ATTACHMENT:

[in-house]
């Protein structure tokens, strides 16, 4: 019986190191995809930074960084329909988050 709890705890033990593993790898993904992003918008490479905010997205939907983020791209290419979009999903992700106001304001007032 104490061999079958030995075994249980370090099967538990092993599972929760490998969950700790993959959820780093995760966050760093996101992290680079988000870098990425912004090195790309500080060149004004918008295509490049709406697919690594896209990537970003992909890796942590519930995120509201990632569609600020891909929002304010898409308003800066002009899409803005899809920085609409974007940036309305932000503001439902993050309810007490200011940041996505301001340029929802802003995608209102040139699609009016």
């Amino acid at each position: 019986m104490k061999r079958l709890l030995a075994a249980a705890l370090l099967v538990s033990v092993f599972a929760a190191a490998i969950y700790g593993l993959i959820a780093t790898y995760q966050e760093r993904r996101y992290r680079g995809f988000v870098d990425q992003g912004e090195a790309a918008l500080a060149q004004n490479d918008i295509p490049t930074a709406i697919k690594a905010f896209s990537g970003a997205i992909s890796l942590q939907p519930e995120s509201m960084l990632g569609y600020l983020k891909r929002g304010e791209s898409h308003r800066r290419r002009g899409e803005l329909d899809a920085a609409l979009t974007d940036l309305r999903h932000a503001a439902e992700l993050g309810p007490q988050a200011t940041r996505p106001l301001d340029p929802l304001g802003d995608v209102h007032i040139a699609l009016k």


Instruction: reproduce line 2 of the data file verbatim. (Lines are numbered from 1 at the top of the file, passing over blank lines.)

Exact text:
């Protein structure tokens, strides 16, 4: 019986190191995809930074960084329909988050 709890705890033990593993790898993904992003918008490479905010997205939907983020791209290419979009999903992700106001304001007032 104490061999079958030995075994249980370090099967538990092993599972929760490998969950700790993959959820780093995760966050760093996101992290680079988000870098990425912004090195790309500080060149004004918008295509490049709406697919690594896209990537970003992909890796942590519930995120509201990632569609600020891909929002304010898409308003800066002009899409803005899809920085609409974007940036309305932000503001439902993050309810007490200011940041996505301001340029929802802003995608209102040139699609009016």